Fri | Jul 20, 2018

Art aficionados gather at Great Huts to celebrate the Legacy of Gene Pearson

Published:Friday | July 13, 2018 | 12:00 AMKimberley Small/Gleaner Writer
Paint and sip with Bryan McFarlane.
Mural painting with Joavan Puran.
From left: Finalists Cheryl Foster, Empress Ibie and winner Gabrielle Blackwood.
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Great Huts Resort in Boston Bay, Portland, is positioning itself to become the Mecca of recreation and wholesome entertainment for both local and international visitors.

The last such activity in that thrust was the Jamaican Arts Odyssey - a three-day 'sojourn' into artistry themed for renowned Jamaican artistes, led and curated by the same.

The 'Great Huts Odysseans' have become part of the resort's loyal following and are expected to show up once again later this summer for the staging of the eighth annual Cinema Paradise, Portie Film Festival, opening in Kingston and concluding at the cliff-side getaway.

Two weekends ago, the eco-resort was the final destination of the Jamaican Arts Odyssey which began on Friday, June 22 at the Grosvenor Art Gallery in

St Andrew. There, art aficionados gathered to kick off a memorable three-day immersion in art and culture, starting with Nakazzi.

 

AN INSPIRATION

 

Her tribute to the 'Legacy of Gene Pearson' included an exhibition and personal presentation where she openly shared how the late Pearson inspired and taught her how to produce her now famous masks to an appreciative audience. The theme of masks, inspiration and mentorship continued as attendees set off for Great Huts, where the Odyssey continued for two more days.

Set against the jungle-like landscape of the eco-resort, the following day began with an early meditation. Portland-based artist, Joavan Puran, then led a mural painting workshop - whose participants included the art faculty and students of Titchfield High School. The next activity was mask-making with artists Nakazzi, Philip Ambokele Henry, Marcia Henry and Lisa Hendricks.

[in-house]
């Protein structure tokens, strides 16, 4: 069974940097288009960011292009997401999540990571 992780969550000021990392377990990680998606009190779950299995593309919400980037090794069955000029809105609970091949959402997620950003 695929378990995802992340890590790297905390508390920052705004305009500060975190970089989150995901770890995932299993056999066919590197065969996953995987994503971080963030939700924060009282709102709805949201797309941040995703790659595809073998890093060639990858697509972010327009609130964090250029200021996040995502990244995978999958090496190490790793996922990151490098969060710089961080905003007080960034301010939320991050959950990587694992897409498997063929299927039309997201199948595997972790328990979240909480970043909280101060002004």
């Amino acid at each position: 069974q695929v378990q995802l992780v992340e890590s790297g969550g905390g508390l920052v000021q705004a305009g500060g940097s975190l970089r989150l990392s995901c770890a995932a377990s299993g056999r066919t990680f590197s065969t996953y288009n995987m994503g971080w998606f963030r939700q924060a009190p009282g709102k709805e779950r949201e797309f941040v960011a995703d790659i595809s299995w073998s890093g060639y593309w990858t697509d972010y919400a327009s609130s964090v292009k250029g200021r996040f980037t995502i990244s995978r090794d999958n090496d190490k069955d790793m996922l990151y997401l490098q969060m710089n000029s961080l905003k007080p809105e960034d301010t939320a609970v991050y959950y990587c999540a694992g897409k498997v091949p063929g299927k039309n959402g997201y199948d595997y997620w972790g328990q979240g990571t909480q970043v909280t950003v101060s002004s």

Internationally acclaimed artist Bryan McFarlane mentored many of the 20 participating artists including Puran. Carrying on the Odysseys theme, McFarlane led a presentation titled reclaiming 'Ancestral Roots', which explored the mystical and historical significance of African masks.

"It was a thoroughly absorbing experience; a bridge linking us to our past ancestral roots and a ladder lifting our spirits to future possibilities as a race, people and nation," said

Dr Henley Morgan, founder and executive chairman of the Agency for Inner-city Renewal (AIR).

The final day of the Odyssey began on the following Sunday morning with a Paint and Sip Workshop led by McFarlane. Patrons then moved on to portraiture and a calabash workshop, followed by more fascinating discussions with British photographic artist Lyndon Douglas, and American professor and African art collector James Clemmer.

Anticipated to kick off in August, the Odysseans can look forward to another immersive arts experience at the Annual Cinema Paradise, Portie Film Festival, opening at the historic Ambassador Theatre, Trench Town.

Last year, the film festival premiered the acclaimed documentary films RasTa: A Soul's Journey. The festival also screened Queen Nanny: Legendary Maroon Chieftainess (produced by Roy T. Anderson), Rise Up (directed by Luciano Blotta) and Shashame: On The Trail to the Promise Land, along with the local short films called Shock Value (directed by Adrian Lopez), Sugar (directed by Michelle Serieux), and Origins (directed by Kurt Wright).